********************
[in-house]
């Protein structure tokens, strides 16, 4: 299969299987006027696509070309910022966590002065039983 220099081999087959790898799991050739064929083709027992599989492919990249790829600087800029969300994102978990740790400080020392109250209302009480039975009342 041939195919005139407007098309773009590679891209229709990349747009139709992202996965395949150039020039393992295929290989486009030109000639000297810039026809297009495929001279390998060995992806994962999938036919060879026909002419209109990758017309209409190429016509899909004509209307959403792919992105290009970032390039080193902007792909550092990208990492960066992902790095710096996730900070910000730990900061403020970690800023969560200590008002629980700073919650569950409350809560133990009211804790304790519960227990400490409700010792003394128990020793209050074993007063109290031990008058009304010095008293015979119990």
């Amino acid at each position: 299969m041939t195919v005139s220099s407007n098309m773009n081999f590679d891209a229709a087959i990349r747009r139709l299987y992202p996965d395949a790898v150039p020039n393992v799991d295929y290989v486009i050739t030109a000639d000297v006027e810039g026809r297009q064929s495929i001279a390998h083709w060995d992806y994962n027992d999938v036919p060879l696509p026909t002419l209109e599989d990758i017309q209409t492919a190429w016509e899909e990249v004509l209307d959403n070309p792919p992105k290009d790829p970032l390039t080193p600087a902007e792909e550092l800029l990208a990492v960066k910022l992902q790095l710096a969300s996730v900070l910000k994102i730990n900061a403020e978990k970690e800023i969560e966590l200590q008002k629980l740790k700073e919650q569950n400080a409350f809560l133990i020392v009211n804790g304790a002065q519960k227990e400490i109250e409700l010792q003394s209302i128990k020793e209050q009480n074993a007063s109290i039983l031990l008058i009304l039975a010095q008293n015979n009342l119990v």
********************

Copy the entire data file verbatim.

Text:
[in-house]
């Protein structure tokens, strides 16, 4: 299969299987006027696509070309910022966590002065039983 220099081999087959790898799991050739064929083709027992599989492919990249790829600087800029969300994102978990740790400080020392109250209302009480039975009342 041939195919005139407007098309773009590679891209229709990349747009139709992202996965395949150039020039393992295929290989486009030109000639000297810039026809297009495929001279390998060995992806994962999938036919060879026909002419209109990758017309209409190429016509899909004509209307959403792919992105290009970032390039080193902007792909550092990208990492960066992902790095710096996730900070910000730990900061403020970690800023969560200590008002629980700073919650569950409350809560133990009211804790304790519960227990400490409700010792003394128990020793209050074993007063109290031990008058009304010095008293015979119990």
């Amino acid at each position: 299969m041939t195919v005139s220099s407007n098309m773009n081999f590679d891209a229709a087959i990349r747009r139709l299987y992202p996965d395949a790898v150039p020039n393992v799991d295929y290989v486009i050739t030109a000639d000297v006027e810039g026809r297009q064929s495929i001279a390998h083709w060995d992806y994962n027992d999938v036919p060879l696509p026909t002419l209109e599989d990758i017309q209409t492919a190429w016509e899909e990249v004509l209307d959403n070309p792919p992105k290009d790829p970032l390039t080193p600087a902007e792909e550092l800029l990208a990492v960066k910022l992902q790095l710096a969300s996730v900070l910000k994102i730990n900061a403020e978990k970690e800023i969560e966590l200590q008002k629980l740790k700073e919650q569950n400080a409350f809560l133990i020392v009211n804790g304790a002065q519960k227990e400490i109250e409700l010792q003394s209302i128990k020793e209050q009480n074993a007063s109290i039983l031990l008058i009304l039975a010095q008293n015979n009342l119990v």